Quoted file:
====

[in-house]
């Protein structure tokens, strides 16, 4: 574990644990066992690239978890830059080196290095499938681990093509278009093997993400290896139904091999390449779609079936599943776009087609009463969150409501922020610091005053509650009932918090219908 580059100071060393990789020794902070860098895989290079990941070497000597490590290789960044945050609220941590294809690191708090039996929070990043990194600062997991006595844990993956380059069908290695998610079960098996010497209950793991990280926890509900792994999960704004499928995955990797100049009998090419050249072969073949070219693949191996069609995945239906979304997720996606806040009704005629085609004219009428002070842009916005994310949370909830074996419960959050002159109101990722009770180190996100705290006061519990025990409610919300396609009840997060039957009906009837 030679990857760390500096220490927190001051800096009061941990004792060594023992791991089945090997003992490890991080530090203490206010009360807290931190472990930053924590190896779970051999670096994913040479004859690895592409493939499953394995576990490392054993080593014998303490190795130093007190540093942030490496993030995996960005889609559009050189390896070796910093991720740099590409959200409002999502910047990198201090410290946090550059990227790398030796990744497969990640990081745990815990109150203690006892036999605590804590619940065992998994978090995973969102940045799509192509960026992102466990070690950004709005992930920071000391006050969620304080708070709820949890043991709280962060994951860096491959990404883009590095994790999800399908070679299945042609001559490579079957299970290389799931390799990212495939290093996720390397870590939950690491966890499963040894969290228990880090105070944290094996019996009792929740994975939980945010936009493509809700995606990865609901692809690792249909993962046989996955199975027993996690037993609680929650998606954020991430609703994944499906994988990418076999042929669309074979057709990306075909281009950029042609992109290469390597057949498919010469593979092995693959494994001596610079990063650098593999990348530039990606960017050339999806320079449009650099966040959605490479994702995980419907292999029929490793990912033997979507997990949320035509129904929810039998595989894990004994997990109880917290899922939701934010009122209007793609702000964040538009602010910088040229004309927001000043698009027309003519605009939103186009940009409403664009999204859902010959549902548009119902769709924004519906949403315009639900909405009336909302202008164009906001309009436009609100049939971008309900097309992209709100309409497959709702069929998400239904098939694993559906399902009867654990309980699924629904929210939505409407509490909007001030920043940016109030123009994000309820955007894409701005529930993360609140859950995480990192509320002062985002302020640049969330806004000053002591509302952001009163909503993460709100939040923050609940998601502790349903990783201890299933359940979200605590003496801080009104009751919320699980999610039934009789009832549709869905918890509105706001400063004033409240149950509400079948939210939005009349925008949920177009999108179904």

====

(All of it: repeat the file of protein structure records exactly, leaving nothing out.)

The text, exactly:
[in-house]
């Protein structure tokens, strides 16, 4: 574990644990066992690239978890830059080196290095499938681990093509278009093997993400290896139904091999390449779609079936599943776009087609009463969150409501922020610091005053509650009932918090219908 580059100071060393990789020794902070860098895989290079990941070497000597490590290789960044945050609220941590294809690191708090039996929070990043990194600062997991006595844990993956380059069908290695998610079960098996010497209950793991990280926890509900792994999960704004499928995955990797100049009998090419050249072969073949070219693949191996069609995945239906979304997720996606806040009704005629085609004219009428002070842009916005994310949370909830074996419960959050002159109101990722009770180190996100705290006061519990025990409610919300396609009840997060039957009906009837 030679990857760390500096220490927190001051800096009061941990004792060594023992791991089945090997003992490890991080530090203490206010009360807290931190472990930053924590190896779970051999670096994913040479004859690895592409493939499953394995576990490392054993080593014998303490190795130093007190540093942030490496993030995996960005889609559009050189390896070796910093991720740099590409959200409002999502910047990198201090410290946090550059990227790398030796990744497969990640990081745990815990109150203690006892036999605590804590619940065992998994978090995973969102940045799509192509960026992102466990070690950004709005992930920071000391006050969620304080708070709820949890043991709280962060994951860096491959990404883009590095994790999800399908070679299945042609001559490579079957299970290389799931390799990212495939290093996720390397870590939950690491966890499963040894969290228990880090105070944290094996019996009792929740994975939980945010936009493509809700995606990865609901692809690792249909993962046989996955199975027993996690037993609680929650998606954020991430609703994944499906994988990418076999042929669309074979057709990306075909281009950029042609992109290469390597057949498919010469593979092995693959494994001596610079990063650098593999990348530039990606960017050339999806320079449009650099966040959605490479994702995980419907292999029929490793990912033997979507997990949320035509129904929810039998595989894990004994997990109880917290899922939701934010009122209007793609702000964040538009602010910088040229004309927001000043698009027309003519605009939103186009940009409403664009999204859902010959549902548009119902769709924004519906949403315009639900909405009336909302202008164009906001309009436009609100049939971008309900097309992209709100309409497959709702069929998400239904098939694993559906399902009867654990309980699924629904929210939505409407509490909007001030920043940016109030123009994000309820955007894409701005529930993360609140859950995480990192509320002062985002302020640049969330806004000053002591509302952001009163909503993460709100939040923050609940998601502790349903990783201890299933359940979200605590003496801080009104009751919320699980999610039934009789009832549709869905918890509105706001400063004033409240149950509400079948939210939005009349925008949920177009999108179904």